Diving Into Business

After his swimming stint, Wes dialed in and became completely focused on starting The Fitness Warehouse. Although he had some experience running his shop, Wes doesn't consider that to have factored into his entrepreneurial success, stating, "I was clueless."

But similar to many entrepreneurship success stories, Wes had a little luck on his side -- although his version of luck may be a bit extreme. "I ended up with my grandmother, my father, and my mother at the casino in Columbus. So we're hanging out and having fun. And I jump on this video poker machine. And I hit max bet. . . the hell with it, it's $5. And I hit the progressive, man, I won like $4,300!"

I don't know about you, but I have a long list of irresponsible decisions I would make if $4,300 fell into my lap today. Although not necessarily an irresponsible decision, Wes's mind initially went to "thinking about all these car parts I'm going to buy."

And again, as we see with many entrepreneurial success stories, a little mentorship went a long way. "My mom and dad looked at me and said, 'You know, you need to do something smart with that money. Don't just blow it.' And they're right, okay? They were right, I'll say it. They were right." Although he may not have admitted as such at the time (who would?), Wes is extremely grateful for his parents' shrewd advice in that moment.

"So I started thinking, and I was like you know, this is my chance. It literally is my only chance to go for it. And I loved my job at Flex. . . This was an opportunity to make my own place -- what I wanted to do. And I didn't want to own a gym. I wanted a bike shop. Hell, at one point I even wanted to be a chef. I loved cooking. So, I was going to go for it. Whatever. I had nothing to lose except for the money that fell in my lap. And if I lost it, you know what? Hell, I tried."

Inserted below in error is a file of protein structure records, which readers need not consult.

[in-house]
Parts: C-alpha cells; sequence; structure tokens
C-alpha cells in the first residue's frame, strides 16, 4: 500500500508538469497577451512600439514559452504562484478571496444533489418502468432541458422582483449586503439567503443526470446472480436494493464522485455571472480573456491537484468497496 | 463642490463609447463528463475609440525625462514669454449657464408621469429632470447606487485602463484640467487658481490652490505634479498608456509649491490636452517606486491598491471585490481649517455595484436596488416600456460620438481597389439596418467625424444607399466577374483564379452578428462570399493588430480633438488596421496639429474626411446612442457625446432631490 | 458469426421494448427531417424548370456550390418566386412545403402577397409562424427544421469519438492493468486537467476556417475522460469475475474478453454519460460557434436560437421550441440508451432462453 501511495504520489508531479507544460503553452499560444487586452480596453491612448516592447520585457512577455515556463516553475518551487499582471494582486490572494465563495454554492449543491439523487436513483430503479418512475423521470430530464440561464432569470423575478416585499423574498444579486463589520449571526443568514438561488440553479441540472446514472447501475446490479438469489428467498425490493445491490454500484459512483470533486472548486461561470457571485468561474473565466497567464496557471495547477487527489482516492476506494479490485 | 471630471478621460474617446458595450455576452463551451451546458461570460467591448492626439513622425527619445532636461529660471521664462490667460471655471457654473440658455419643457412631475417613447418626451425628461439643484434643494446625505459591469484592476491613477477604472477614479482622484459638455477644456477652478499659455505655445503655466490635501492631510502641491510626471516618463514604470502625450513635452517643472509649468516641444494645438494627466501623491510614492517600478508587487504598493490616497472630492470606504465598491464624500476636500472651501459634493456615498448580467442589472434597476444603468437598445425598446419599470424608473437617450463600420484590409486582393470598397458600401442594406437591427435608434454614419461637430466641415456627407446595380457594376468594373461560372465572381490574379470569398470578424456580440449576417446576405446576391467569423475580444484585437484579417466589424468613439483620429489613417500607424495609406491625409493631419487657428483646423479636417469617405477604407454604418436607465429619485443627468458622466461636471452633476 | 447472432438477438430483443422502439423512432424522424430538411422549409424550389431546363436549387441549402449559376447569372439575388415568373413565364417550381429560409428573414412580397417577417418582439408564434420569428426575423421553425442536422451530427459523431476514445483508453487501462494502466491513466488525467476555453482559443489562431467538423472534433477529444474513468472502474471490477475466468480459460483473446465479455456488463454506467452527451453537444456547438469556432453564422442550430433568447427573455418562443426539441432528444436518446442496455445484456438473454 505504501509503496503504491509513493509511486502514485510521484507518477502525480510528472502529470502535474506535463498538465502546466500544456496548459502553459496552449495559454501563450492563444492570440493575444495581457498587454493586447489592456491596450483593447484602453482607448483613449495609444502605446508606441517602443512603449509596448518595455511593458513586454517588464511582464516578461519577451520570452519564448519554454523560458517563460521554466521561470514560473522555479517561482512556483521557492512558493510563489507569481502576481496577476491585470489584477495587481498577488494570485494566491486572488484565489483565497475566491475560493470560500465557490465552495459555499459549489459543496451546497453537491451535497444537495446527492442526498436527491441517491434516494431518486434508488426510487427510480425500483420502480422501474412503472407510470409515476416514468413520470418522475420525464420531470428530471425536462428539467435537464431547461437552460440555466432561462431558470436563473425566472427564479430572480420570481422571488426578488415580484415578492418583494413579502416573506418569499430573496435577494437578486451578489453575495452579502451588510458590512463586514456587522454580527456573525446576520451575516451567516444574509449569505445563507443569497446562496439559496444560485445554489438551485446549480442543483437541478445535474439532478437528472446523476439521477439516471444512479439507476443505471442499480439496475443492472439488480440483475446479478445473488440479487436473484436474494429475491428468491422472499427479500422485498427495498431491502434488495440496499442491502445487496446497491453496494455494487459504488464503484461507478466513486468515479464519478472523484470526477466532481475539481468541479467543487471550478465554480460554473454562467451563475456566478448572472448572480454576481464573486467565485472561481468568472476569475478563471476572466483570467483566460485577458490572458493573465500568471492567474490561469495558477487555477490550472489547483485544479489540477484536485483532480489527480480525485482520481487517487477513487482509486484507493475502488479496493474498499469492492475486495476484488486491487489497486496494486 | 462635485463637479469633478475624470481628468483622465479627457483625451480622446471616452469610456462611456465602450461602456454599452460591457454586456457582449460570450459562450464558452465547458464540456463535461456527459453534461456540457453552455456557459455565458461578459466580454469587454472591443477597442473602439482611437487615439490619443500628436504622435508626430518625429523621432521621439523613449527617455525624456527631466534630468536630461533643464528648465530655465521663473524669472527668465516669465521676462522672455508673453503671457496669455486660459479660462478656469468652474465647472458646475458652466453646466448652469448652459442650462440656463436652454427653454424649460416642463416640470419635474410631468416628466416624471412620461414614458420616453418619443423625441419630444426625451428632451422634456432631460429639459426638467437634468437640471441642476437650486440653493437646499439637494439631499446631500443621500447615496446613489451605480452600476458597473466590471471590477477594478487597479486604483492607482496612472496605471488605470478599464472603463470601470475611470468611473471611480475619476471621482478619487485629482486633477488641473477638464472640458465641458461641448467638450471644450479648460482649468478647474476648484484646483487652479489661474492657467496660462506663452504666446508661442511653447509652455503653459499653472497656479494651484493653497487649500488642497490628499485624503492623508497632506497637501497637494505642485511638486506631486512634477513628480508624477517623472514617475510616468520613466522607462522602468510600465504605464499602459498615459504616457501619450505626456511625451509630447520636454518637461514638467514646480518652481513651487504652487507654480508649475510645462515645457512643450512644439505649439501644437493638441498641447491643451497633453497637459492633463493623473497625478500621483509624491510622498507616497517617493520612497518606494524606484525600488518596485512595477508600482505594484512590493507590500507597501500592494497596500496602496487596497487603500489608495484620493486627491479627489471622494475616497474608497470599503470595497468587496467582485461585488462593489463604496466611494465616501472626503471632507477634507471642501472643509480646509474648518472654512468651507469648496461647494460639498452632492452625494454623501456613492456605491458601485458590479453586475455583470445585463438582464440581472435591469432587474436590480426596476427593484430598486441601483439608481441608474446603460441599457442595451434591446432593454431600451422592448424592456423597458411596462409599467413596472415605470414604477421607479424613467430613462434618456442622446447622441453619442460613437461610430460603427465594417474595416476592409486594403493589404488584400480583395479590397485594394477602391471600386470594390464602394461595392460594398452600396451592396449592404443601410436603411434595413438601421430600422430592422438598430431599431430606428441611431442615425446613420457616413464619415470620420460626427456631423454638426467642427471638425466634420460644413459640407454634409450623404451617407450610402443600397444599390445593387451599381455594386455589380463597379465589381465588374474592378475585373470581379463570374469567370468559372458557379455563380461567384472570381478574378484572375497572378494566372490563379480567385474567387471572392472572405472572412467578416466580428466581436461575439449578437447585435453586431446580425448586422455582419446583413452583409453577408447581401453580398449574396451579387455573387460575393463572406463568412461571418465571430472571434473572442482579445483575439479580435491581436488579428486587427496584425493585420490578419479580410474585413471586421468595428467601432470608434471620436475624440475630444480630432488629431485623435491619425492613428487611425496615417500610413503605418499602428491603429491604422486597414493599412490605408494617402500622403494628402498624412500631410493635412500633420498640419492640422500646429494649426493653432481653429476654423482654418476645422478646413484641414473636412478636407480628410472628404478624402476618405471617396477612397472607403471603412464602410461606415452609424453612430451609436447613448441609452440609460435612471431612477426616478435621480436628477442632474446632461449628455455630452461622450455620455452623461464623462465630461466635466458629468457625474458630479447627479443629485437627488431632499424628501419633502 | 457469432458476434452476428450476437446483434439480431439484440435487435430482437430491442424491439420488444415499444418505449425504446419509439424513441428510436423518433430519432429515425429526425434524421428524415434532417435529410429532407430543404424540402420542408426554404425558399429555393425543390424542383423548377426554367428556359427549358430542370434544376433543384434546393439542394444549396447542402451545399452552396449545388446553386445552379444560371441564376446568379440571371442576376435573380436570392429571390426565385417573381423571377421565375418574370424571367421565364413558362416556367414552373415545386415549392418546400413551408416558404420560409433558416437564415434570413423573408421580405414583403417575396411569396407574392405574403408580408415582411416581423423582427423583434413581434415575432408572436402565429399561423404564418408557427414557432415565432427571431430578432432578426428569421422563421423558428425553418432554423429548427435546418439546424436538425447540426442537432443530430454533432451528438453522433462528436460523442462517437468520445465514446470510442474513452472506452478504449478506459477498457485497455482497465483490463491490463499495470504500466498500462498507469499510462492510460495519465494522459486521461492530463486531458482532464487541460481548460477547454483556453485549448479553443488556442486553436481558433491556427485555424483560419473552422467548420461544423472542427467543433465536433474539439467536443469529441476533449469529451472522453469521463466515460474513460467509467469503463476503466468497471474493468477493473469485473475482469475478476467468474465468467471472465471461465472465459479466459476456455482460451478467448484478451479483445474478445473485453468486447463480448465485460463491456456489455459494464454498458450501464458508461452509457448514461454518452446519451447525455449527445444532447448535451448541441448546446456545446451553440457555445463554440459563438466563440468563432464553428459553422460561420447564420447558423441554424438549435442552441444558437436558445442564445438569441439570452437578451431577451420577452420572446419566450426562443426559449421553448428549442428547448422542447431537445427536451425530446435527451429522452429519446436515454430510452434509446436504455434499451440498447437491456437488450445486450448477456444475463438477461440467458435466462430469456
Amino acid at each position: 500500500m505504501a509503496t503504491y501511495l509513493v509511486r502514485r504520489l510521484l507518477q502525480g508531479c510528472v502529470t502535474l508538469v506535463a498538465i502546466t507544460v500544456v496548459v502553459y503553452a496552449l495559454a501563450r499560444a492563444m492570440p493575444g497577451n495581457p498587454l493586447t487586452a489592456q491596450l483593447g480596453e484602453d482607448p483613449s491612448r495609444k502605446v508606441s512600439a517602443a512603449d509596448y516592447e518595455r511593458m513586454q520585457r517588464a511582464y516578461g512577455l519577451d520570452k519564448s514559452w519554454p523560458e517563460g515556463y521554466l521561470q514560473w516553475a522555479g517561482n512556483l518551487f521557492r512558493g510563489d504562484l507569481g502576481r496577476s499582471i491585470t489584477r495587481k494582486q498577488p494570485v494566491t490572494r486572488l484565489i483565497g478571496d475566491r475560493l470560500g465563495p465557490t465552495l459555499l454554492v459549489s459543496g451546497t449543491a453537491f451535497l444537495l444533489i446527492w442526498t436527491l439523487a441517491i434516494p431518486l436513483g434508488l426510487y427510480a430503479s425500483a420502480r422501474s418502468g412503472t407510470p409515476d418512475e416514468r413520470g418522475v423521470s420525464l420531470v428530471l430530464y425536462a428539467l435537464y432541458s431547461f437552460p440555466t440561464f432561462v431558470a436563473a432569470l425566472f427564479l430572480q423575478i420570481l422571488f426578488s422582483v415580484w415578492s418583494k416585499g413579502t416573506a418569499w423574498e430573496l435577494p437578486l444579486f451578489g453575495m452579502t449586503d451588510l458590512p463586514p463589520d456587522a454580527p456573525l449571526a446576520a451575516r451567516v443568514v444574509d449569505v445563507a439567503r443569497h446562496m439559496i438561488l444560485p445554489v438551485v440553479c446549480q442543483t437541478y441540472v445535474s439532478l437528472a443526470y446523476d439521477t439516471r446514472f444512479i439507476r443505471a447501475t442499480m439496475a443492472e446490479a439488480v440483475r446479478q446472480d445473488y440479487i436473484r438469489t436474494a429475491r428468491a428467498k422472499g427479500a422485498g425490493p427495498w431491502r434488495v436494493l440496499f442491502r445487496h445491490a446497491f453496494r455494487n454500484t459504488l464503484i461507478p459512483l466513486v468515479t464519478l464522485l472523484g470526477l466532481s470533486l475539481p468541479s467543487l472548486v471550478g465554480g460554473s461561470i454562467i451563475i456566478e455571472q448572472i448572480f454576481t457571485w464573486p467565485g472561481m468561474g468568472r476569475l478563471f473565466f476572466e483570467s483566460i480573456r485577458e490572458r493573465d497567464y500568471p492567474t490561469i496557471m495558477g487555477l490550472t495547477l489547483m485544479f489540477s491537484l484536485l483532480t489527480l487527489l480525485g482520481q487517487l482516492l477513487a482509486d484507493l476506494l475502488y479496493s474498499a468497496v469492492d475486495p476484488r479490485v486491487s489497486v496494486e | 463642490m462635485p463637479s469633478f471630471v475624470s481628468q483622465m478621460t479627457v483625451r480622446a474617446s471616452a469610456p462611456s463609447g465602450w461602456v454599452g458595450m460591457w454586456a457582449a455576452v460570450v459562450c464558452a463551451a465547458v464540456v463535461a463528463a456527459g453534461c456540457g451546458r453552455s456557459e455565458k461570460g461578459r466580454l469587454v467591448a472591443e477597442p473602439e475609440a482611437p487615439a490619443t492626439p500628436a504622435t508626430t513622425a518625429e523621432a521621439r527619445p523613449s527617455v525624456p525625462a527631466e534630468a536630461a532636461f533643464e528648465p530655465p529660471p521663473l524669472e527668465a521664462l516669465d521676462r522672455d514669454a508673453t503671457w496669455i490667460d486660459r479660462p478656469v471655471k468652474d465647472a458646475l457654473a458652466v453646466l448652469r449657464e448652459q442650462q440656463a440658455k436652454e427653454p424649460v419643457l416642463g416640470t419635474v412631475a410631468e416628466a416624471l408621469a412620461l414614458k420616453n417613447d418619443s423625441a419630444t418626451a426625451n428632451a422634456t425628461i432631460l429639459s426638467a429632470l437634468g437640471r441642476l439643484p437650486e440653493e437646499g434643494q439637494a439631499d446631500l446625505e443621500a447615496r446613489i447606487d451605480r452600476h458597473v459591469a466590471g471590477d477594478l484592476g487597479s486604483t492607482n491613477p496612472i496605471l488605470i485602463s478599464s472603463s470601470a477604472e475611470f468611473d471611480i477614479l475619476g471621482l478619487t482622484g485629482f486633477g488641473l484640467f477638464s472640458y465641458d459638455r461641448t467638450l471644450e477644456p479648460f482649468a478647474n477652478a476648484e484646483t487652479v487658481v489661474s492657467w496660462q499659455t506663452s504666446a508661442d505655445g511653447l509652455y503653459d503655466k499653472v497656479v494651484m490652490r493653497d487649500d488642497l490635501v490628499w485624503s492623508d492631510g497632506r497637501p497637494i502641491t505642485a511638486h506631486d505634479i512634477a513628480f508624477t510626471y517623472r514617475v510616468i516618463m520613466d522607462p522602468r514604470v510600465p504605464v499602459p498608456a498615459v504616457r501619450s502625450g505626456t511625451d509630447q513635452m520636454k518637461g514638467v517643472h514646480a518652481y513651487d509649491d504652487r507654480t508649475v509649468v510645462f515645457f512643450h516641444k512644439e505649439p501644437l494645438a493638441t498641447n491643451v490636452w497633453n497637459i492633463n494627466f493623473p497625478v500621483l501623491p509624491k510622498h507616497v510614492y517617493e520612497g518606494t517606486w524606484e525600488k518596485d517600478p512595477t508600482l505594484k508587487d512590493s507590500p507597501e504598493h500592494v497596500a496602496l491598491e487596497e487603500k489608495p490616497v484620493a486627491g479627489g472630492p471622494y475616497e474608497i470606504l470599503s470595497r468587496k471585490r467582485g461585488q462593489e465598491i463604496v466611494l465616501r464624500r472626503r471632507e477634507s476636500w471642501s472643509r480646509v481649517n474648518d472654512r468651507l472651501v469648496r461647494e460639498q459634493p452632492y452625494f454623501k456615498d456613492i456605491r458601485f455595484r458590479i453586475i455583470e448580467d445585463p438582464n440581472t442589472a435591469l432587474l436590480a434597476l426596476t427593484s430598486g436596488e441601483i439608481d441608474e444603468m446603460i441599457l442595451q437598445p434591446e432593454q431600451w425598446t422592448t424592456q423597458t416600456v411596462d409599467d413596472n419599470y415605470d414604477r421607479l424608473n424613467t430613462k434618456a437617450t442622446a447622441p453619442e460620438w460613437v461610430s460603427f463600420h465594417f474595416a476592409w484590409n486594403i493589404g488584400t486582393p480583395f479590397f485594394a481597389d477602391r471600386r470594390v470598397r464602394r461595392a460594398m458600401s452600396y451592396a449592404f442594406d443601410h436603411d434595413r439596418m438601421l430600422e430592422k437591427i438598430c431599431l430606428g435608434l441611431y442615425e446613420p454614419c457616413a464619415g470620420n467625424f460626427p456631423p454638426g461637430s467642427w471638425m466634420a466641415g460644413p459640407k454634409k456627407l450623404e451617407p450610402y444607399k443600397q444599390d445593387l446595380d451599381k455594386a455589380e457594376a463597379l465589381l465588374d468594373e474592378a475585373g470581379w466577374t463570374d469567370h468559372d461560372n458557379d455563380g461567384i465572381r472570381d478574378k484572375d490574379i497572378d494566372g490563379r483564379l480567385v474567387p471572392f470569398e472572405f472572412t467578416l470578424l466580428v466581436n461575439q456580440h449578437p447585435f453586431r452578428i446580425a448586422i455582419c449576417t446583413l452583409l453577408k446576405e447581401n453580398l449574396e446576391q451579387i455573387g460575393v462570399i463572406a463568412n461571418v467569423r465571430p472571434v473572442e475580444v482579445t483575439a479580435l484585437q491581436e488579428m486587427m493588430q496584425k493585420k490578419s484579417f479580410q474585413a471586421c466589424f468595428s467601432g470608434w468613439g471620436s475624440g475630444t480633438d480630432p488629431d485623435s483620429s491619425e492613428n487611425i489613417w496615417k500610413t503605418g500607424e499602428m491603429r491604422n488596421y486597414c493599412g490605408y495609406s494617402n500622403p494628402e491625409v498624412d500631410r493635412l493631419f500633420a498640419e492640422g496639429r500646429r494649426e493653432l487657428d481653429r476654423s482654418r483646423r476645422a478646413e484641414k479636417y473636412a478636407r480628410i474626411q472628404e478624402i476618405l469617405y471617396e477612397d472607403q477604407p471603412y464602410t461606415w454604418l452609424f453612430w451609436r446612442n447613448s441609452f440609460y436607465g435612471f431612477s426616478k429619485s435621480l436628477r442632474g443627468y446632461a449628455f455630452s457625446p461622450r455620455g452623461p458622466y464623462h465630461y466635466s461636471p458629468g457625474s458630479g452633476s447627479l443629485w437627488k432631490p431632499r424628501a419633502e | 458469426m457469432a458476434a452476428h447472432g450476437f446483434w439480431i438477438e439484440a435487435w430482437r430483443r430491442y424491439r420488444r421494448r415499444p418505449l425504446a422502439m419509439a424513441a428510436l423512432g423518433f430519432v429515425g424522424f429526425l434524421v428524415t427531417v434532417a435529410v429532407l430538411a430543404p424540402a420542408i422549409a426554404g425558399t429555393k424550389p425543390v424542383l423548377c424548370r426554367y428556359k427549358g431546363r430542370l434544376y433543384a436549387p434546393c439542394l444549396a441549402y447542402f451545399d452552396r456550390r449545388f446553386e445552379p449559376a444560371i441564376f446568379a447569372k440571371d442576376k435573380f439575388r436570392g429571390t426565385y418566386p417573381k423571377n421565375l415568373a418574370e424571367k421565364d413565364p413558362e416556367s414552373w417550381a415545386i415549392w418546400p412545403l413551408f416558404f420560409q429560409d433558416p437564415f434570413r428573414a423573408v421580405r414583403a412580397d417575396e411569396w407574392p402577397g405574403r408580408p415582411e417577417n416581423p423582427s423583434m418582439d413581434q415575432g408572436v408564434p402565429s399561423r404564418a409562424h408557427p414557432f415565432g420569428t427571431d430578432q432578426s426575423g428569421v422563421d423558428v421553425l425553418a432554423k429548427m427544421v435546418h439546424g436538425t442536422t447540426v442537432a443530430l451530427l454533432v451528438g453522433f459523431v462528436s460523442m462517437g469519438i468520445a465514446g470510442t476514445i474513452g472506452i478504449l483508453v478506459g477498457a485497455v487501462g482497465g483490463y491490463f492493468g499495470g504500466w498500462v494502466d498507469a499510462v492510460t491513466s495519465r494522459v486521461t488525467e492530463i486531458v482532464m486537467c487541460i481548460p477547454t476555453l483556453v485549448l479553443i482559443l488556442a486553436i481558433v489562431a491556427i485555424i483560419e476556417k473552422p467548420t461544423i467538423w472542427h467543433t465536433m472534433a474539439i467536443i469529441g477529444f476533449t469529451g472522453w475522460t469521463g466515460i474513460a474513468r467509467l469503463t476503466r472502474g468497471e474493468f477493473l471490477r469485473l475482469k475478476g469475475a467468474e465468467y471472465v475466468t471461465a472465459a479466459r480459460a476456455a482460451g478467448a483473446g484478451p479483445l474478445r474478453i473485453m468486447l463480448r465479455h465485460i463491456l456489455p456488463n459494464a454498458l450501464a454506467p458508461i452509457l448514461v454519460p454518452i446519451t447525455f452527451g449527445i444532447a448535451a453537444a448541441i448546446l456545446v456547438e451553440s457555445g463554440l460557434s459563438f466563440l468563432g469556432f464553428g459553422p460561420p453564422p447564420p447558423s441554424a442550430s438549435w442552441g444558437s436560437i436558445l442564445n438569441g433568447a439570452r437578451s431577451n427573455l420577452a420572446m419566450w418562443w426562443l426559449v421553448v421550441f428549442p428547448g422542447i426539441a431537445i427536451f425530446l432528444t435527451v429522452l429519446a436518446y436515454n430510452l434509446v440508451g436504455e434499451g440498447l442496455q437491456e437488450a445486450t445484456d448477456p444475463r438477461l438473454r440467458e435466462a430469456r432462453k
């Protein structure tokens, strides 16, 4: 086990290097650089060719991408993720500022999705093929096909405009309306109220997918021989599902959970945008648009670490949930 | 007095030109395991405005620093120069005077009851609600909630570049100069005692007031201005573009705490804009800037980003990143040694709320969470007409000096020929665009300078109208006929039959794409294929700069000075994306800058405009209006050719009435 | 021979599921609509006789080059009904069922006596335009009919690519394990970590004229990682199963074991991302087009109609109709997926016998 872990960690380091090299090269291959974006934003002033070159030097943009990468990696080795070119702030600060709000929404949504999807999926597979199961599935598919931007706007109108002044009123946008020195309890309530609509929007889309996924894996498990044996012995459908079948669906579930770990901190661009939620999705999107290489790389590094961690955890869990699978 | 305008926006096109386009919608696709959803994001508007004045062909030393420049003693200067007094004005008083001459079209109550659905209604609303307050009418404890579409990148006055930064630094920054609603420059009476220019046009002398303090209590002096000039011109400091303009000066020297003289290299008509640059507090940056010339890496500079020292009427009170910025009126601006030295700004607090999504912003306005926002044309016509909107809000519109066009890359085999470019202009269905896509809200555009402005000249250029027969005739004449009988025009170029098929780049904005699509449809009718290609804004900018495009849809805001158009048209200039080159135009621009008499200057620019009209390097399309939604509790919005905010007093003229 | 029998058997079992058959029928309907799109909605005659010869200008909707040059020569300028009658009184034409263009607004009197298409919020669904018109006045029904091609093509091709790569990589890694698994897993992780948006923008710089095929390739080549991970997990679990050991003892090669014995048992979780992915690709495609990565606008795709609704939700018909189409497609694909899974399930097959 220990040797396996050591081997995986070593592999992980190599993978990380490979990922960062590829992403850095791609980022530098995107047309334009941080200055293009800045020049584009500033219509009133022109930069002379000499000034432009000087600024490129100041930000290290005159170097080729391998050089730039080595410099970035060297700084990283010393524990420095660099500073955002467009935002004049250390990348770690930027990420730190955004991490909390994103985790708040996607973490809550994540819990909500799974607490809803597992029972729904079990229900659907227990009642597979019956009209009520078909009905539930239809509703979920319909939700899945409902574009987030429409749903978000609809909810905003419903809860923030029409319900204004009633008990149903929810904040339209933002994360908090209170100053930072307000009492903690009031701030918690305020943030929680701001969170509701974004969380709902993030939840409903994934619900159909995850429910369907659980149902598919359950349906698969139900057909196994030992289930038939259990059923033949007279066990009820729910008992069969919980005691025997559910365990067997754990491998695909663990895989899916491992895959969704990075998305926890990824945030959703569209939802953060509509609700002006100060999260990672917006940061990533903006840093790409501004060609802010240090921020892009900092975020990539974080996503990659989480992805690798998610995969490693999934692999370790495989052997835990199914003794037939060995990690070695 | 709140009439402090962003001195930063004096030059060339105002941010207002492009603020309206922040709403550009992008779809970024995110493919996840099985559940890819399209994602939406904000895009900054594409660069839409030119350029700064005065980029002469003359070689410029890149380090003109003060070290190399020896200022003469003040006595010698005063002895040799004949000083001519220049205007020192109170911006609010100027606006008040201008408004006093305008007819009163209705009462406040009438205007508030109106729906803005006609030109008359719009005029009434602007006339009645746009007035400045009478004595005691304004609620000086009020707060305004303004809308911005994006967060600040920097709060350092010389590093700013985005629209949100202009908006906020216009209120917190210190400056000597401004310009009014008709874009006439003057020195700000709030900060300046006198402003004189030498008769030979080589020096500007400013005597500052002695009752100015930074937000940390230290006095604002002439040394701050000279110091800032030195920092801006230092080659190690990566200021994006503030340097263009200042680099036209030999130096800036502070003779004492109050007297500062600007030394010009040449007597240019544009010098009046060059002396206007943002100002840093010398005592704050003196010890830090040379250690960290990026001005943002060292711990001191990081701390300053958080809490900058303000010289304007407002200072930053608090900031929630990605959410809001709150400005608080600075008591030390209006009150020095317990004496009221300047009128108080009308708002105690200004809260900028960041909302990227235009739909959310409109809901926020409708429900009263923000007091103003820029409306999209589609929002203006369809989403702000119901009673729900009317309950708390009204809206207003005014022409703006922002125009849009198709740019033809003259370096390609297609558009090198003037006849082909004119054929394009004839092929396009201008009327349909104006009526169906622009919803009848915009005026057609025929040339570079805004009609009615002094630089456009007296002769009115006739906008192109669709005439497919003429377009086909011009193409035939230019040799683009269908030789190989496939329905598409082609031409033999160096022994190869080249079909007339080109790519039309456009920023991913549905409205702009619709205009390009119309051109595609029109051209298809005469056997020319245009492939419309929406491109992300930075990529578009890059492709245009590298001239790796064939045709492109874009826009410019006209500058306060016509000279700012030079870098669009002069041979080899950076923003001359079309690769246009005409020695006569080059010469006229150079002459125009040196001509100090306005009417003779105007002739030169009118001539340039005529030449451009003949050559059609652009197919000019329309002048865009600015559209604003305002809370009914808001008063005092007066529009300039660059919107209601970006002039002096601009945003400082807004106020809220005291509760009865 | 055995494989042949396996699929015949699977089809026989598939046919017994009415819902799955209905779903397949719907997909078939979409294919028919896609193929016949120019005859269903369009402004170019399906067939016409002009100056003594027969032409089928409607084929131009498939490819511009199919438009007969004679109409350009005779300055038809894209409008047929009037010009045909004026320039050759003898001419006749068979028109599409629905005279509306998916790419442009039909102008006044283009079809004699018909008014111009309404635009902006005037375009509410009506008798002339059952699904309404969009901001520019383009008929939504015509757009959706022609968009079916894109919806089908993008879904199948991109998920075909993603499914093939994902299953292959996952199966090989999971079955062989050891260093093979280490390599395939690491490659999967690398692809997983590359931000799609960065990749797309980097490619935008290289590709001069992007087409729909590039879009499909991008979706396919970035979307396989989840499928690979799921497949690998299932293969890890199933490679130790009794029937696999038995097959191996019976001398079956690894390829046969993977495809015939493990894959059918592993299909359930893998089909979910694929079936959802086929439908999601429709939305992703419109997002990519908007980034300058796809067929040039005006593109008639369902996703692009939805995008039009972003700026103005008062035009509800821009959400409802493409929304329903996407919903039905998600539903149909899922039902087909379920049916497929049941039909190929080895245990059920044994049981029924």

Wes laid the groundwork for The Fitness Warehouse by purchasing 2 treadmills and 2 ellipticals with his $4,300. He scratched and clawed for every penny he could find for the rest of his equipment, and his early workouts were mainly focused on body weight rather than all the fancy equipment you'll see in The Fitness Warehouse walking in the doors today.

So in April of 2013, Wes went all in. "I ended up leaving Flex. I came home, and I was shocked, man. I'd never quit anything in my life. I really enjoyed that place. I enjoyed working with those people. . . But I had to do this. I had to go for it."

Wes credits his brother for setting him straight during this difficult and pivotal transition period. Wes called his brother after leaving Flex, "And he told me 'Get up and start working the next day. Go right at it.'" And that's exactly what Wes did.

The Fitness Warehouse's humble beginnings

The Entrepreneurial Life

Wes started scheduling clients and quickly built his clientele to 30 people he was training in his garage. Despite some concern from the neighbors that the traffic in and out of the garage every day was from people wanting to do more harm to their bodies than good, Wes had laid the foundation of a highly successful fitness business.

Although Wes faced some logistical obstacles running a gym out of his garage, he was growing so fast that he needed to expand within 3 months. But Wes wasn't completely convinced that this venture would prove to be successful. "I'd definitely have to say I was doubting. But it's win or learn at the end of the day. You don't lose if you learn something. So I kept working with what I had. So, yeah, I definitely doubted it. But at the same time, if we're going to do this, we're swinging for the fence."